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Rossi, C., Polcaro, V. F., Viotti, R. F., Filippi, A., Pedicelli, S., & Omizzolo, A. 2003, in ASP Conf. Ser., Vol. 314 Astronomical Data Analysis Software and Systems XIII, eds. F. Ochsenbein, M. Allen, & D. Egret (San Francisco: ASP), 30

On the Analysis of Old Objective-Prism Plate Spectra with Modern Systems

Corinne Rossi
Dipartimento di Fisica, Universitá La Sapienza, Roma, Italy

Vito Francesco Polcaro, Roberto Francesco Viotti
Istituto di Astrofisica Spaziale e Fisica Cosmica, Roma, Italy

Angela Filippi, Silvia Pedicelli
Dipartimento di Fisica, Universitá La Sapienza, Roma, Italy

Alessandro Omizzolo
Specola Vaticana, Castelgandolfo, Roma, Vatican State


Objective prism (OP) spectroscopic plates collected with Schmidt Telescopes are a heritage of the pre-electronic Astronomy which may still contain useful data for statistical researches, and precious information on unrecorded peculiar events as well. Modern imaging processing techniques may allow to extract rapidly the massive amount of information included in a single plate. We present the results of our preliminary analysis of a set of old OP plates collected to follow the spectral evolution of a Symbiotic Nova, with special regards to the problem of the spectrophotometric calibration and of the quality of commercial scanners.

1. Schmidt Telescopes' Objective Prism Plates

Objective prism (OP) spectral images collected with Schmidt telescopes are a heritage of `pre-electronic' Astronomy which contain useful data for statistical researches, and may include precious information on peculiar events as well. A large number of OP plates are archived in the plate stores of astronomical observatories all around the world. Thanks to international initiatives (see Griffin 2001) many efforts are underway to construct electronic logbooks of the archived material. But the problem remains of how to extract in a rapid and correct way the massive quantity of data included in every single OP plate.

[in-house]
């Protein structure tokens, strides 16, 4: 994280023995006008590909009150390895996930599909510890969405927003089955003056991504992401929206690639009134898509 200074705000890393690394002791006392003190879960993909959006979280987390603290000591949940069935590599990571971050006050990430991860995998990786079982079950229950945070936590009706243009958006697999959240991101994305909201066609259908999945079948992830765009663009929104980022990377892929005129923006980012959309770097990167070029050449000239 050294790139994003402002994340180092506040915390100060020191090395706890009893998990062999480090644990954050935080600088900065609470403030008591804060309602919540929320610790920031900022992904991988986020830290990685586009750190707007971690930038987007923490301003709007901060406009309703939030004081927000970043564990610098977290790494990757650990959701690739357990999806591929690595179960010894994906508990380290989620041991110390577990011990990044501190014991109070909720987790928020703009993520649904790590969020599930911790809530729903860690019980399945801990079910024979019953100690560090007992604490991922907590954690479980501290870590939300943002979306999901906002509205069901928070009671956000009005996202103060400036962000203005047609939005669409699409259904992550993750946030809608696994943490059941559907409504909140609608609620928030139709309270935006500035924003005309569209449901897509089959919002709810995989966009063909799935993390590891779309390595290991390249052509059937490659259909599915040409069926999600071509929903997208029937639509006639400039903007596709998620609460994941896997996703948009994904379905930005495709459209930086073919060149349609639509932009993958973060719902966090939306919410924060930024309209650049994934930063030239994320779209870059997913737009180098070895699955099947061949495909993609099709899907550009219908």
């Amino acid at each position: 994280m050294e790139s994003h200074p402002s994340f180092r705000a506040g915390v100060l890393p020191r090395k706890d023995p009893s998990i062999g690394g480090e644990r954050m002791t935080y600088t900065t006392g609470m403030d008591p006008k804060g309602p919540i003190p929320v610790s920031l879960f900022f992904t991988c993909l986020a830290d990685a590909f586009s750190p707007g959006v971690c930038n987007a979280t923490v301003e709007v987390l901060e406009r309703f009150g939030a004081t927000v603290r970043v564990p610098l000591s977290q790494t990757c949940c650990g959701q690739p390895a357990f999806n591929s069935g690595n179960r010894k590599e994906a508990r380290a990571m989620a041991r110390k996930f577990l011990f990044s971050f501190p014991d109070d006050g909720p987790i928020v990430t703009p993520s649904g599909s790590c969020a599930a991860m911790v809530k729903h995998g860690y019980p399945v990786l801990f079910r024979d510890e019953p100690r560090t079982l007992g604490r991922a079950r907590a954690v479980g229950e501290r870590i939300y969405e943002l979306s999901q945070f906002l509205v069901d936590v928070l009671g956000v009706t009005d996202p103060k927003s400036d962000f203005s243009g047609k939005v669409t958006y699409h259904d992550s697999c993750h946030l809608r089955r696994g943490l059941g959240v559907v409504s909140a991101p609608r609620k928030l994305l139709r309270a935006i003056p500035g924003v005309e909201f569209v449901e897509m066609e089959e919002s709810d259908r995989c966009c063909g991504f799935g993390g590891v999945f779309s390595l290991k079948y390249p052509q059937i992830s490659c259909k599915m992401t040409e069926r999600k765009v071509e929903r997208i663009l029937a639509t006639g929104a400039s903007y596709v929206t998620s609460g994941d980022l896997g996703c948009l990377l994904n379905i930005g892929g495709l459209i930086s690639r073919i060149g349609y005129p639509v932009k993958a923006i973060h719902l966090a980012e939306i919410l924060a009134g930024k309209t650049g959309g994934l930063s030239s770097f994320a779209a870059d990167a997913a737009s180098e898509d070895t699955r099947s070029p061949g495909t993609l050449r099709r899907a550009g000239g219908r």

In the seventies Cassatella et al. (1973, 1975) developed in Roma a processing technique for the analysis of OP spectra based on the use of PDS-type microphotometers. The technique was applied to investigate the OP spectra of the symbiotic nova V1016 Cyg (Baratta et al. 1974) and of other peculiar objects. Modern techniques of image processing may give a fundamental contribution to the matter, although to exploit fully the relatively high resolving power of the photographic emulsions (down to 10 $\mu$m), and, simultaneously, their large collecting surface (up to a few thousand cm$^2$) one needs a very expensive hardware.

Within a National Project aiming the scientific use of old astronomical plates, we have analysed a set of OP plates obtained during 1969-1975 to follow the spectral evolution of the symbiotic nova HBV 475 (also named V1329 Cyg). Our aim is to make a photometric calibration of the plates by using a number of stars in the field with known broad-band magnitudes. Here we present the preliminary results of our work and discuss some technical aspects.

The nova-like outburst of HBV 475 was discovered by Lubos Kohoutek in an OP plate taken in August 1969 at the 80/120/240 cm Schmidt telescope of the Hamburg-Bergedorf Observatory equipped with a 4$^{\circ}$ OP (Kohoutek 1969). With the aim of investigating the spectral evolution of HBV 475 following its nova-like explosion, Kohoutek collected during 1969-1975 a set of OP plates centred on the position of the symbiotic star using 23$\times$23 cm$^2$ 103aO, 103aD, and 103aE plates. Casually, in late 1970 a nova (Nova Cyg 1970) exploded in the same sky region, so that also the spectrum of the nova is recorded on several plates of the set.

The mid and low resolution 1969 spectrum of HBV 475 has been analysed by Crampton et al. (1970) and Baratta & Viotti (1989).

Figure 1: $Left$: Tracings of calibration stellar spectra extracted from an OP plate. The 103aE plate emulsion allows to cover a wide spectral range from the Balmer continuum to H$\alpha $. The spectrograms have been centred in order to have H$\gamma $ at pix = 200. The stellar B magnitudes are indicated. $Right$: the wavelength calibrated spectrum of the symbiotic star HBV 475 in 1969 and 1970, and of Nova Cygni 1970 in September 1970. Some prominent emission lines are marked.

Figure 2: Blue and visual photometric calibration of plate no. 4382 (7 September 1969). The derived blue continuum magnitude of HBV 475 is indicated.

2. Plate Digitisation and Analysis